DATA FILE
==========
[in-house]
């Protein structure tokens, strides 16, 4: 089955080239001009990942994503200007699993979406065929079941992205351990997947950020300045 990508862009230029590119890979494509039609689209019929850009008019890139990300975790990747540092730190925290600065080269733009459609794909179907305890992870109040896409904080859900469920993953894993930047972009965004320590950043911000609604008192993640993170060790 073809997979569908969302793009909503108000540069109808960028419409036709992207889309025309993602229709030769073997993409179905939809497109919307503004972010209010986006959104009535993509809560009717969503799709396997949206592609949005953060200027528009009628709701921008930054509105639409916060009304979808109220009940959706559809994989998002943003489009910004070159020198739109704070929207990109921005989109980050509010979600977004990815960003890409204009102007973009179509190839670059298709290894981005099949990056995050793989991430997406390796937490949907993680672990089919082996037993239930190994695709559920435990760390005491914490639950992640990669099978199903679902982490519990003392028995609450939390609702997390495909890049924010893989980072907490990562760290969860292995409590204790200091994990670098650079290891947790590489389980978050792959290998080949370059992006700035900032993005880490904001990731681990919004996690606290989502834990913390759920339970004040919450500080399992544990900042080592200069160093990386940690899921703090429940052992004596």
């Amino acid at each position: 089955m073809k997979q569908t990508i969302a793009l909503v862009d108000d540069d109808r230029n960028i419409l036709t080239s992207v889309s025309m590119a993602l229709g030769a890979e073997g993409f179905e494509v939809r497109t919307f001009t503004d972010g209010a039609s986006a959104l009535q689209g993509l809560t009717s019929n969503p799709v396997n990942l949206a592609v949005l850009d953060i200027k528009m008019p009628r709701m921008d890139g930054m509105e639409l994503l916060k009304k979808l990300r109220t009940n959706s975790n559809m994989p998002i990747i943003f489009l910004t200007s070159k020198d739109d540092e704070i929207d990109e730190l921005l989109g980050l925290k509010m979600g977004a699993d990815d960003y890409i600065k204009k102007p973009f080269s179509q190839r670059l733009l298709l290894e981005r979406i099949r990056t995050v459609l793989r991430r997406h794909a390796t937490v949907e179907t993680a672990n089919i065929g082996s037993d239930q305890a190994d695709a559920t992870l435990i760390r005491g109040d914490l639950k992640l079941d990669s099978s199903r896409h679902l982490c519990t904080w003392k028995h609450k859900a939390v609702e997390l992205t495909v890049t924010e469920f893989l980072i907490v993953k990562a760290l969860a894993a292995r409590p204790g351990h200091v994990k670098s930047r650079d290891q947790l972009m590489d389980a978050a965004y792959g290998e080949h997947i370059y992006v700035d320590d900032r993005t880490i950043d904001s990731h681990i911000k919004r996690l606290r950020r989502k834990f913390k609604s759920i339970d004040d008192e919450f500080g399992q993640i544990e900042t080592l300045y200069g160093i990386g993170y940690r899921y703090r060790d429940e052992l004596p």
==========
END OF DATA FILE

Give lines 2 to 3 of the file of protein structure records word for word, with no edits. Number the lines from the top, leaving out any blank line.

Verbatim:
């Protein structure tokens, strides 16, 4: 089955080239001009990942994503200007699993979406065929079941992205351990997947950020300045 990508862009230029590119890979494509039609689209019929850009008019890139990300975790990747540092730190925290600065080269733009459609794909179907305890992870109040896409904080859900469920993953894993930047972009965004320590950043911000609604008192993640993170060790 073809997979569908969302793009909503108000540069109808960028419409036709992207889309025309993602229709030769073997993409179905939809497109919307503004972010209010986006959104009535993509809560009717969503799709396997949206592609949005953060200027528009009628709701921008930054509105639409916060009304979808109220009940959706559809994989998002943003489009910004070159020198739109704070929207990109921005989109980050509010979600977004990815960003890409204009102007973009179509190839670059298709290894981005099949990056995050793989991430997406390796937490949907993680672990089919082996037993239930190994695709559920435990760390005491914490639950992640990669099978199903679902982490519990003392028995609450939390609702997390495909890049924010893989980072907490990562760290969860292995409590204790200091994990670098650079290891947790590489389980978050792959290998080949370059992006700035900032993005880490904001990731681990919004996690606290989502834990913390759920339970004040919450500080399992544990900042080592200069160093990386940690899921703090429940052992004596």
């Amino acid at each position: 089955m073809k997979q569908t990508i969302a793009l909503v862009d108000d540069d109808r230029n960028i419409l036709t080239s992207v889309s025309m590119a993602l229709g030769a890979e073997g993409f179905e494509v939809r497109t919307f001009t503004d972010g209010a039609s986006a959104l009535q689209g993509l809560t009717s019929n969503p799709v396997n990942l949206a592609v949005l850009d953060i200027k528009m008019p009628r709701m921008d890139g930054m509105e639409l994503l916060k009304k979808l990300r109220t009940n959706s975790n559809m994989p998002i990747i943003f489009l910004t200007s070159k020198d739109d540092e704070i929207d990109e730190l921005l989109g980050l925290k509010m979600g977004a699993d990815d960003y890409i600065k204009k102007p973009f080269s179509q190839r670059l733009l298709l290894e981005r979406i099949r990056t995050v459609l793989r991430r997406h794909a390796t937490v949907e179907t993680a672990n089919i065929g082996s037993d239930q305890a190994d695709a559920t992870l435990i760390r005491g109040d914490l639950k992640l079941d990669s099978s199903r896409h679902l982490c519990t904080w003392k028995h609450k859900a939390v609702e997390l992205t495909v890049t924010e469920f893989l980072i907490v993953k990562a760290l969860a894993a292995r409590p204790g351990h200091v994990k670098s930047r650079d290891q947790l972009m590489d389980a978050a965004y792959g290998e080949h997947i370059y992006v700035d320590d900032r993005t880490i950043d904001s990731h681990i911000k919004r996690l606290r950020r989502k834990f913390k609604s759920i339970d004040d008192e919450f500080g399992q993640i544990e900042t080592l300045y200069g160093i990386g993170y940690r899921y703090r060790d429940e052992l004596p």